With domestic health spending severely constrained, the GFF helped the government to map resources and develop an action plan for increasing the efficiency of development assistance. The plan helped align existing resources to close the funding gaps for the priority areas outlined in the investment case. As a result, external funding commitments increased consistently over time, doubling over a three-year period from US$27million in FY2017/18 to US$30M in FY2018/19, and more recently to US$55 million in FY2019/20. In addition, the government has also increased domestic health spending as a share of public expenditure from 10.5 percent in FY2016/17 to 14.1 percent in FY2018/19. A forthcoming digital resource mapping and tracking tool will enable the government and partners to access real-time information on resource allocation and expenditures to aid policy decisions about directing funds where they are needed most.
The GFF is also providing technical assistance on longer-term health financing reforms through a US$16 million grant to back implementation of the investment case, linking this funding to the World Bank-financed Health System Strengthening Project. The focus is on building the government’s capacity to reform and scale up strategic purchasing of services based on the performance of services providers. This is incentivizing expansion of quality services to underserved populations and increasing funding for the frontlines. In three of the six priority counties, payments to service providers are linked to performance on key maternal, child, and adolescent health indicators and service quality at both hospital and primary health care level.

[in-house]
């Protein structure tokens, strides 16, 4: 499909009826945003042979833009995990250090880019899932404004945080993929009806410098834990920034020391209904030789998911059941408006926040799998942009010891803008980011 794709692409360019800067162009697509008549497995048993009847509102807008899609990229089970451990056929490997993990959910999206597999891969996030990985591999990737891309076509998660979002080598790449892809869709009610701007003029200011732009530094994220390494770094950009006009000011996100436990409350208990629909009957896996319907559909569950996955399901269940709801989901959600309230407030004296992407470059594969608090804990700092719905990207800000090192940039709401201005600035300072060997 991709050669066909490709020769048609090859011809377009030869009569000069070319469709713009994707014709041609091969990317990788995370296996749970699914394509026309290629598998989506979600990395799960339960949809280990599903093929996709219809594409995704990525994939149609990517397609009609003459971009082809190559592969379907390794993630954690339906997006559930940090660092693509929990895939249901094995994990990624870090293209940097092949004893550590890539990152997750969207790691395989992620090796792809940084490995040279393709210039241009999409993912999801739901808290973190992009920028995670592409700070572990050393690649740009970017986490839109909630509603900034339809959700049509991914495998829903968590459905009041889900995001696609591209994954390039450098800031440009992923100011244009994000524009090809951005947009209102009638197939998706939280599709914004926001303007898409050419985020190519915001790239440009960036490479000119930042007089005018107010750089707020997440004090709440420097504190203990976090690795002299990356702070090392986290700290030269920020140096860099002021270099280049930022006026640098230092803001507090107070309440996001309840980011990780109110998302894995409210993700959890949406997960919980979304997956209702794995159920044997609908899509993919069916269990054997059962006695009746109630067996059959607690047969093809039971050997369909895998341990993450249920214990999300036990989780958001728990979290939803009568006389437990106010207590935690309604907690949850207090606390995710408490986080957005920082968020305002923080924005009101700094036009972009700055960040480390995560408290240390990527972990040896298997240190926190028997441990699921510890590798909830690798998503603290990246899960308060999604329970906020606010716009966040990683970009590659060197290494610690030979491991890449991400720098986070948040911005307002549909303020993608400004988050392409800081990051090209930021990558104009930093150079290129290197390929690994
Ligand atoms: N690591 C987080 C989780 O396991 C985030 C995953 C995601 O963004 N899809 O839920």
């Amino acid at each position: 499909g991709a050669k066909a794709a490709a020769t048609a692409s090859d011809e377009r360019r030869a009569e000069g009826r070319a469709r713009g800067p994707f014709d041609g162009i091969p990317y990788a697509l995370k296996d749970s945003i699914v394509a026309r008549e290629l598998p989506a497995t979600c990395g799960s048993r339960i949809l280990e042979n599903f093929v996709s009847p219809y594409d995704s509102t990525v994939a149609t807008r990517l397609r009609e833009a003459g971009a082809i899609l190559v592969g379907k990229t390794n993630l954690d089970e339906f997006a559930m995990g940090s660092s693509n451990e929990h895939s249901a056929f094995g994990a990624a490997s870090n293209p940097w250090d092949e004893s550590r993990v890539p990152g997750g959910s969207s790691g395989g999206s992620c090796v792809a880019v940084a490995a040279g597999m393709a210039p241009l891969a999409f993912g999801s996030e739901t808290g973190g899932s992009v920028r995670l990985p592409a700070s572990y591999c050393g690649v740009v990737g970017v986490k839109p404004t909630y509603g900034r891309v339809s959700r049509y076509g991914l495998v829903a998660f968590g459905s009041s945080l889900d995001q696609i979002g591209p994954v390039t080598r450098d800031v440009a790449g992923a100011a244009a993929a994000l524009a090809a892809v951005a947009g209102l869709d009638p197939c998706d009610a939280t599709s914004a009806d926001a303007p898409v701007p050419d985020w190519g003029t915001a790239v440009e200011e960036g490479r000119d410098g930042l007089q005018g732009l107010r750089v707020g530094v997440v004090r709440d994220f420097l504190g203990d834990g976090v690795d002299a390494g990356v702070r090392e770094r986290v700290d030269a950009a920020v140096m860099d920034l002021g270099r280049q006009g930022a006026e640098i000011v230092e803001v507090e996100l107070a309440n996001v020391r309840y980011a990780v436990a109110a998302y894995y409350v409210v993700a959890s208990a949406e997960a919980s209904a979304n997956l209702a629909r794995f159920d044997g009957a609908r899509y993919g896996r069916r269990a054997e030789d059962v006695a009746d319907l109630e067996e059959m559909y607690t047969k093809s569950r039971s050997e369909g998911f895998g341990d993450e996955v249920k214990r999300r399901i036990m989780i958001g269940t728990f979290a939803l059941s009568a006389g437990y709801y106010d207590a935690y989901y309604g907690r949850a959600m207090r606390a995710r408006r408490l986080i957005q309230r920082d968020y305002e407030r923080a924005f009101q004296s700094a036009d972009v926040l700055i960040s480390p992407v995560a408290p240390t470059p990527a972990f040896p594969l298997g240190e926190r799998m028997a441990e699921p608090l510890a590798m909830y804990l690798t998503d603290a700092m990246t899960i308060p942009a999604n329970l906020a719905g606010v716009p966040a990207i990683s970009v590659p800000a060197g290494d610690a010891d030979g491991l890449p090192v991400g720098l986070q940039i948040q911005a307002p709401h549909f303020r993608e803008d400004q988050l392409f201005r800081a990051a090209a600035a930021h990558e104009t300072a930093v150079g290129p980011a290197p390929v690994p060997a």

Encouraging Health Outcomes
The sharpened focus on aligning resources around priorities has already helped improve health outcomes and service delivery and is narrowing the gap between lagging counties and the rest of the country. The GFF is now working with the government to scale up the successful performance-based model nationally. The Demographic Household Surveys 2013 and 2019 show some key positive outcomes.
- Between 2016 and 2019, the number of assisted deliveries in health facilities increased by increased by 24 percent in the six priority counties (DHIS2). Nationally, assisted deliveries in health facilities rose by 43 percent between 2013 and 2019 (DHS).
- Antenatal and Post Natal Care Between 2017 and 2019, the total number of women across the country who had four antenatal care visits increased almost five-fold (from 19,000 to almost 84,000) and tripled in the six priority counties (from almost 3,000 to more than 12,000).
- The number of women receiving postnatal care by skilled birth attendants within 24 hours of delivery increased almost 6-fold from almost 16,000 to more than 100,000 nationally and from almost 2,500 to 17,000 in the six priority counties (DHIS2).
- Between 2016 and 2019, the number of newborns who were fully immunized increased by 20 percent across all counties (DHIS2). From 2013 to 2019, basic immunization coverage for children under two increased from 55 to 65 percent to reach 134,500 children (DHS). Still, more efforts are needed to bridge the gap, as only two priority counties had coverage above the national average.
- Between 2016 to 2019, family planning visits increased by 60 percent (DHIS2). nationally. Only one priority county (Rivergee) showed progress in this indicator with the rest reporting a decline. Significant improvements were reported in counties supported by the USAID FARA program, which focuses specifically on family planning services.
- Between 2013 and 2019, the contraceptive prevalence rate rose from 19 to 25 percent across the country and in all six prioritized counties. The highest increase recorded was in Grand Kru (25 percent), Grand Bassa and Rivercess (16 percent). Across the country, adolescent fertility rates dropped by 14 percent (DHS).